Guide Guides for club premises and secretaries

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2. A guide for club secretaries GN10

Secretary’s duties – section 94 Licensing Act 2003

If the club premises certificate authorises a qualifying club activity then the club secretary must ensure that the certificate, or a certified copy, is kept at the premises to which it relates and that a nominated person is responsible for it.

The nominated person must be nominated by the secretary in writing and we must be notified of the identity of the nominated person.

A nominated person must be either:

  1. the secretary of the club
  2. any member of the club
  3. any person who works at the premises for the purposes of the club

The nominated person must ensure that both a summary of the certificate, or a certified copy, and a notice specifying the position that the nominated person holds at the club are prominently displayed at the premises. A constable or an authorised person may require the nominated person to produce the club premises certificate, or a certified copy, for examination.

The club secretary commits an offence if he fails, without reasonable excuse, to ensure that the certificate, or a certified copy, is held at the premises under the control of a nominated person. The nominated person commits an offence if he fails, without reasonable excuse, to display a summary of the certificate, or a certified copy, or a notice. The nominated person also commits an offence if he fails, without reasonable excuse, to produce the certificate, or certified copy, on demand. These offences carry a maximum level two fine on summary conviction.

Duty to notify certain changes – clubs – section 82 LA 2003

Section 82 - Notification of change of name or alteration of rules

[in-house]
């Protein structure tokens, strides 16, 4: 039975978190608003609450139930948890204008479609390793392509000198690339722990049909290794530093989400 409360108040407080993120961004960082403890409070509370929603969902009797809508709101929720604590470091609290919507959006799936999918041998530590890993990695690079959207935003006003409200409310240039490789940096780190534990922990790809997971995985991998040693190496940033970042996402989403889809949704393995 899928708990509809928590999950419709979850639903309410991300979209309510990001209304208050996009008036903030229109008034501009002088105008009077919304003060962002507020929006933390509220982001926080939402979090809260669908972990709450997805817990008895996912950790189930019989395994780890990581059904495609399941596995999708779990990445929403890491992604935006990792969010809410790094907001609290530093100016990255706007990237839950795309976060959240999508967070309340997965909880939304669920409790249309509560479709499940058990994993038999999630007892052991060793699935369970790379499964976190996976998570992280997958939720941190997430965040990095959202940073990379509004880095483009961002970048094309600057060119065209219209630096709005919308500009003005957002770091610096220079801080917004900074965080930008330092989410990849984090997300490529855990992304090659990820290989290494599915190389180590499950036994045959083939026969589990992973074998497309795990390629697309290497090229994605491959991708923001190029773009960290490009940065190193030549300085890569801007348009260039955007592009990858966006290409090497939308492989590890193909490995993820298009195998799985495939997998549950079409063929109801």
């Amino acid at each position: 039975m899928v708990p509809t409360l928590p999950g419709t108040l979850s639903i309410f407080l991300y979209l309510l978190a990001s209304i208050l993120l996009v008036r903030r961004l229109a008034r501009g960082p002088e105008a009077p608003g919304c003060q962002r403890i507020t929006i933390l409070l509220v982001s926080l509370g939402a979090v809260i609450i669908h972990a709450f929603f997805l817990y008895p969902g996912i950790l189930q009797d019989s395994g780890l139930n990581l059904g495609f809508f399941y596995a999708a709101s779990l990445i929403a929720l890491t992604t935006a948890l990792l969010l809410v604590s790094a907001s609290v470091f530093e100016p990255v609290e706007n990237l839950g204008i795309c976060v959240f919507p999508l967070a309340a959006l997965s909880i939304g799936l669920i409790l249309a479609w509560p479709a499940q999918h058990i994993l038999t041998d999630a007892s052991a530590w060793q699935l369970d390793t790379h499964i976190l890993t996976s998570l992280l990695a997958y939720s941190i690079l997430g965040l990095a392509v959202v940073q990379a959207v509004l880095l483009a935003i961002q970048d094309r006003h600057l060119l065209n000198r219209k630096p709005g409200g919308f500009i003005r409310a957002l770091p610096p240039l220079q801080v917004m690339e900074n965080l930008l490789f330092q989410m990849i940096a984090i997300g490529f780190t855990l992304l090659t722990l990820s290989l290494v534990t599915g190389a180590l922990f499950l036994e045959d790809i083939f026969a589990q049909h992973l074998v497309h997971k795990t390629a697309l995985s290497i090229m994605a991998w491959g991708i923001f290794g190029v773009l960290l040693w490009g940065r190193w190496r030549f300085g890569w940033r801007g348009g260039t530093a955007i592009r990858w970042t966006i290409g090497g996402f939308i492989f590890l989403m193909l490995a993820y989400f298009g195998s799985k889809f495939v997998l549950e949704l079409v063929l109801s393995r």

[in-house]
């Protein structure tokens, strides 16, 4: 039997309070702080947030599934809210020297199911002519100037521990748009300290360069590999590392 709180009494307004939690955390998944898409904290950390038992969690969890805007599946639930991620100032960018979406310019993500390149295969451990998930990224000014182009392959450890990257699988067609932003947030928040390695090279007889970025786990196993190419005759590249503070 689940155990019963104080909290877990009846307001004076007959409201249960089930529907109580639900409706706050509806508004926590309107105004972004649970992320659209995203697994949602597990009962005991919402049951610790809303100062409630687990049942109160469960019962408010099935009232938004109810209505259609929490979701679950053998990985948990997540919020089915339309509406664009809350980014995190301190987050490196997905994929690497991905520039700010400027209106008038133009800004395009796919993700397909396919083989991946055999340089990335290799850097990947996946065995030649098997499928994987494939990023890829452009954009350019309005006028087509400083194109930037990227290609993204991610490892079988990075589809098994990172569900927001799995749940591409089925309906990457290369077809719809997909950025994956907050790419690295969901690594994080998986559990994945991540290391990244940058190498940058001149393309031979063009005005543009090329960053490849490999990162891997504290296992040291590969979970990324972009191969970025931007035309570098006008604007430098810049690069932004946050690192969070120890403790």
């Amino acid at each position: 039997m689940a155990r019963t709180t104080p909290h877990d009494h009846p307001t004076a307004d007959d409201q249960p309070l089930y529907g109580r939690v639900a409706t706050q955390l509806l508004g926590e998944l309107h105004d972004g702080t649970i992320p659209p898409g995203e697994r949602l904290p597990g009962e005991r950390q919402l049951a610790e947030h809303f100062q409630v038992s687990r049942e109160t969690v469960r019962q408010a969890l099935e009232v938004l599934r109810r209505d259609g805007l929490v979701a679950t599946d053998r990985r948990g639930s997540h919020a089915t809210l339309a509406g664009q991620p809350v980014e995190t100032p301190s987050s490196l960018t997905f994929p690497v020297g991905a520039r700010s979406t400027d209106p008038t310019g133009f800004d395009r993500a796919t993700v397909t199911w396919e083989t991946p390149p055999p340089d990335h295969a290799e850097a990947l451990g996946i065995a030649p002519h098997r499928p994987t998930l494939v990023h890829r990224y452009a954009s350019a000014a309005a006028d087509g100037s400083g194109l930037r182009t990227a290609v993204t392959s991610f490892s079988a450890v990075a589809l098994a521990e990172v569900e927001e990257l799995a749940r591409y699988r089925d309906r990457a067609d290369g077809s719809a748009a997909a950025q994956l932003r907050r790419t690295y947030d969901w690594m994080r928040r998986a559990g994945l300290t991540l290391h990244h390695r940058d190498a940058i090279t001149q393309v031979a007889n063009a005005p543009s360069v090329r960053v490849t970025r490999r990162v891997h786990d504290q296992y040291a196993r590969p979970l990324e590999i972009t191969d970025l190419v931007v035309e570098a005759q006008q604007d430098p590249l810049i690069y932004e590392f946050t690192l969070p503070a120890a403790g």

1. Where a club
    1. holds a club premises certificate, or
    2. has made an application for a club premises certificate which has not been determined by the relevant licensing authority, the secretary of the club must give the relevant licensing authority notice of any change in the name, or alteration made to the rules, of the club.
  2. Subsection (1) is subject to regulations under section 92(1) (power to prescribe fee to accompany application).
  3. A notice under subsection (1) by a club which holds a club premises certificate must be accompanied by the certificate or, if that is not practicable, by a statement of the reasons for the failure to produce the certificate.
  4. An authority notified under this section of a change in the name, or alteration to the rules, of a club must amend the club premises certificate accordingly.
  5. But nothing in subsection (4) requires or authorises the making of any amendment to a club premises certificate so as to change the premises to which the certificate relates (and no amendment made under that subsection to a club premises certificate has effect so as to change those premises).
  6. If a notice required by this section is not given within the 28 days following the day on which the change of name or alteration to the rules is made, the secretary of the club commits an offence.
  7. A person guilty of an offence under subsection (6) is liable on summary conviction to a fine not exceeding level 2 on the standard scale.

    Note: We will make a charge for notification of the change of name or alteration of rules. This is set by central government. To check the current charge please see the fees information on the polices and guidance page.

General Information

The detailed provisions for club registrations have been simplified under the new Licensing Act 2003, but basic requirements for a new club premises certificate still remains the same. A club premises certificate is granted to a qualifying club by us rather than the magistrates and may be granted to premises that are occupied by, and habitually used for the purposes of a club.